Selby, Christopher

Dr. Christopher Selby is the author of Habits of a Successful Orchestra Director, Music Theory for the Successful String Musician, and co-author of the Habits of a Successful String Musician series, a collection of string method books for middle- and upper-level orchestras, published by GIA. He is an active clinician and has presented sessions at two Midwest Clinics, the 2016 NAfME National Conference, five American String Teacher Association (ASTA) National Conferences, and numerous state conferences across America. Dr. Selby regularly guest conducts regional and all-state orchestras, and he currently directs the high school orchestras at the School of the Arts in Charleston, South Carolina. Under his direction, the School of the Arts High School Orchestras performed at the 2019 Midwest Clinic, and they won the 2016 ASTA National Orchestra Festival’s top award of Grand Champion in the competitive public school division.

Dr. Selby earned his music education degree from the Hartt School of Music in Connecticut, and his Masters and Doctorate of Musical Arts degrees in Orchestral Conducting from the University of South Carolina. He began teaching at the Charleston School of the Arts in 2012, and before that Dr. Selby taught orchestra in traditional elementary, middle, and high schools since 1992. He was the Orchestra Coordinator in Richland School District Two from 2001 to 2012, where he taught high school and supervised the district’s orchestra curriculum and instruction.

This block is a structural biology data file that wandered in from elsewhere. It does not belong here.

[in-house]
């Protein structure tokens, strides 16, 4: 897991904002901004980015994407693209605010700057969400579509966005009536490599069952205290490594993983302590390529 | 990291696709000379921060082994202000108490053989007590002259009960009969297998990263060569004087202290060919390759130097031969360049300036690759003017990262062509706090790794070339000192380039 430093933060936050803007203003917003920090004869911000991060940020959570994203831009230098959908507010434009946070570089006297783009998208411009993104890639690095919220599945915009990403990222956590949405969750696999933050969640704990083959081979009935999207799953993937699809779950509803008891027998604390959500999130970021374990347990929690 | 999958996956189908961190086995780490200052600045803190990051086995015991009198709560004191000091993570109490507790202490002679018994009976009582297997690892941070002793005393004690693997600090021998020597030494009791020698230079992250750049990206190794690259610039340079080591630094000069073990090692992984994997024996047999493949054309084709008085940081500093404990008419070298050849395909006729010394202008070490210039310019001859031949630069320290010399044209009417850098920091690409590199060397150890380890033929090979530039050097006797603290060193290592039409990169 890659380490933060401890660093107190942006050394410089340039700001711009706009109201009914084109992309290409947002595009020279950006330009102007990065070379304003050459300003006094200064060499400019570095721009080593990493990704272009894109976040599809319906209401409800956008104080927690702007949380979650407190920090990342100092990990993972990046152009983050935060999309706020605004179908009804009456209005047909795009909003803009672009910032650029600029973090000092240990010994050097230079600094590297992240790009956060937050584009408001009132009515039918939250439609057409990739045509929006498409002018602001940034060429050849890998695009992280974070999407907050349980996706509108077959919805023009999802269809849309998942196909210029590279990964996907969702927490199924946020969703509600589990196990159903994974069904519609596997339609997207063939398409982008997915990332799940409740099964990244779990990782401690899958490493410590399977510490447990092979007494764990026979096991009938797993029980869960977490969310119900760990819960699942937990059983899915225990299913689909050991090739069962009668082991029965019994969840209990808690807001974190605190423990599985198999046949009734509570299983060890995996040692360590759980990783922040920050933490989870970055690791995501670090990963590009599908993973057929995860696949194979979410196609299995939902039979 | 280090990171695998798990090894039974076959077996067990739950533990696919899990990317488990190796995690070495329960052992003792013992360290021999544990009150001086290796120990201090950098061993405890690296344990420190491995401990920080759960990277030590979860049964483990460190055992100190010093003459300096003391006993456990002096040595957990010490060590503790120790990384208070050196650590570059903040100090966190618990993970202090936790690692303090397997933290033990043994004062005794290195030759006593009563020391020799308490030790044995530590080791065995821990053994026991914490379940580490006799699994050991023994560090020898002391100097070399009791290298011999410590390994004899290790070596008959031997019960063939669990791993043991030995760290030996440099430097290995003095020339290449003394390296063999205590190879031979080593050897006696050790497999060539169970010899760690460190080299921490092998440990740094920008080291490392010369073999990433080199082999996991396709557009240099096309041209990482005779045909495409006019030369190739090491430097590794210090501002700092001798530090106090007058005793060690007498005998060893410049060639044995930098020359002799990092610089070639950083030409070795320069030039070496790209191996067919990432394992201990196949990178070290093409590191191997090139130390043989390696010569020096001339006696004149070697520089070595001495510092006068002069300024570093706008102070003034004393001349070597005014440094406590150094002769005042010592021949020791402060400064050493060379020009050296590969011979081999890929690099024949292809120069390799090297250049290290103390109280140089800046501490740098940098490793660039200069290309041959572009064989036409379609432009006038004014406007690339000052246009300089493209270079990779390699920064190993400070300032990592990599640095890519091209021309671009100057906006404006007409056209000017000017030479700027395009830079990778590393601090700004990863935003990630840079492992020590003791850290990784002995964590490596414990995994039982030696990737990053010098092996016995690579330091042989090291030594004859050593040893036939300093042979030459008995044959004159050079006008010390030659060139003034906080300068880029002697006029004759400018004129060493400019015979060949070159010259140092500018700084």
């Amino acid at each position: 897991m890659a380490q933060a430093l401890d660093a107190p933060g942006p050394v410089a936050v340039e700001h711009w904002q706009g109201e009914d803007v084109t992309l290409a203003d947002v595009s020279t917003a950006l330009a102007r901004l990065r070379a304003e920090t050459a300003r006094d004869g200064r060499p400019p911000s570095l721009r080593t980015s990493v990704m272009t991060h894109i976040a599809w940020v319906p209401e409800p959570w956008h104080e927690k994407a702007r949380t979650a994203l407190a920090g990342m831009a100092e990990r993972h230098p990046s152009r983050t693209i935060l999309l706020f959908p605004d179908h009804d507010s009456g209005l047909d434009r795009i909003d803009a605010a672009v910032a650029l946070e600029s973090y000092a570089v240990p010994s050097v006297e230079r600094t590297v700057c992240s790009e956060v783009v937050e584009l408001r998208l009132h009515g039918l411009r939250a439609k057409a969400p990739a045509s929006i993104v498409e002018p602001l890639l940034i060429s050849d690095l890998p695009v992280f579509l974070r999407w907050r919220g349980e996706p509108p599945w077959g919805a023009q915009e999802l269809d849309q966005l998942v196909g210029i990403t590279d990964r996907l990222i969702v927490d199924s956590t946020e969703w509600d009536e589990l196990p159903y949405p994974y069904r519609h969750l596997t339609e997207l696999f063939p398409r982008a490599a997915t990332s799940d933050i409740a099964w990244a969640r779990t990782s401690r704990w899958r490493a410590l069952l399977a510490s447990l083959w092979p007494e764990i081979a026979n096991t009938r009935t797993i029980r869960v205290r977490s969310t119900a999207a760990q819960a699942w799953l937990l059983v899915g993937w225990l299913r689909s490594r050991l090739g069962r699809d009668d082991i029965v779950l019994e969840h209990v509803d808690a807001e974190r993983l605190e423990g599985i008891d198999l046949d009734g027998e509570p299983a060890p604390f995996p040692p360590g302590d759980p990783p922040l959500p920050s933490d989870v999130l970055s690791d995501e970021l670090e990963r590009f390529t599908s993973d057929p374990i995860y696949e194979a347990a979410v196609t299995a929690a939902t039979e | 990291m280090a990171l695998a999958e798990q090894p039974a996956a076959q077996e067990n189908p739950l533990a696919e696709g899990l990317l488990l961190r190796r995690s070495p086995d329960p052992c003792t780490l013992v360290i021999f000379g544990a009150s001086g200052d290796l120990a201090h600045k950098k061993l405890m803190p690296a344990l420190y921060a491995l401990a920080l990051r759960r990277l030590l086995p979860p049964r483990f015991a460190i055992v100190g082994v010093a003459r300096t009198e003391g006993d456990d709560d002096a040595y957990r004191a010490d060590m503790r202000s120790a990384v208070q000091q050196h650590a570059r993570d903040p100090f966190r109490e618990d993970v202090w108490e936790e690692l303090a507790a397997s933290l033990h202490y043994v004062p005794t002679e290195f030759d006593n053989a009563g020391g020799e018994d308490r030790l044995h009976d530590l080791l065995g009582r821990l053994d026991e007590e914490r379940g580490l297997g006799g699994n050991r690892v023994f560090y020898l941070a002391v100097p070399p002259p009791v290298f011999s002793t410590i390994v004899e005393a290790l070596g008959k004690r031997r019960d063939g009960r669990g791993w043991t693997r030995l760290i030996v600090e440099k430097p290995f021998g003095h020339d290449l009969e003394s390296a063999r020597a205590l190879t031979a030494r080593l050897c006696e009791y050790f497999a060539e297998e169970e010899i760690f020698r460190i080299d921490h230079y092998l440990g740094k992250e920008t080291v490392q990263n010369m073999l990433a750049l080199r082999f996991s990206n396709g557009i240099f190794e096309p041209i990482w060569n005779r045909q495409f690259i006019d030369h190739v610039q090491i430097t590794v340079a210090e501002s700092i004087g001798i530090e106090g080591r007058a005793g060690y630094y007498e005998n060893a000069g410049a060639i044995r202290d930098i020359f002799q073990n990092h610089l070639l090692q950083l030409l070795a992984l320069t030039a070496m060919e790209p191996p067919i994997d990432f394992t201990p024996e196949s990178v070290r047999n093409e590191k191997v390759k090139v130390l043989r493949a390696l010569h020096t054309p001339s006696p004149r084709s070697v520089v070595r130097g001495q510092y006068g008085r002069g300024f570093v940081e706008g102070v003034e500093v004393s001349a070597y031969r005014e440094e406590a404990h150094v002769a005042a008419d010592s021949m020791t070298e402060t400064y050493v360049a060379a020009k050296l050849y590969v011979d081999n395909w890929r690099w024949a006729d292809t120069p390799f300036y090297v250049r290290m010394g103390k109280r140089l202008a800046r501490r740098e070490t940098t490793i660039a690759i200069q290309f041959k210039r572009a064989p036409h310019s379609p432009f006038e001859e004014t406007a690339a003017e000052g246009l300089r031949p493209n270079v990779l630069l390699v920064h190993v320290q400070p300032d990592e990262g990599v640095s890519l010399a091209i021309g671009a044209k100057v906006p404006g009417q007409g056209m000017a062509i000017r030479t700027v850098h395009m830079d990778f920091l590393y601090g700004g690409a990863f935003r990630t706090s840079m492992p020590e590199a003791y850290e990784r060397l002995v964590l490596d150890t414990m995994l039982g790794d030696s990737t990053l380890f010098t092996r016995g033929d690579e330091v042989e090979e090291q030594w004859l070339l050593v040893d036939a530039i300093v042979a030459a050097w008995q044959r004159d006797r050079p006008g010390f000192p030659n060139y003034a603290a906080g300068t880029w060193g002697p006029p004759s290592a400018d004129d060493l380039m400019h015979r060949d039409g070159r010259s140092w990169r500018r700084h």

He has held leadership positions on the Council for Orchestral Education in the National Association for Music Education (NAfME) and the ASTA Committee on School Orchestras and Strings. Dr. Selby was the President of the South Carolina Music Educators Association (SCMEA) from 2011 to 2013, and he served two separate terms as the President of the state’s Orchestra Division. He was named the South Carolina ASTA Orchestra Teacher of the Year in 2009. He is a contributing author for Teaching Music Through Performance in Orchestra, Vol. 4, and has written articles for NAfME and in ASTA’s American String Teacher.

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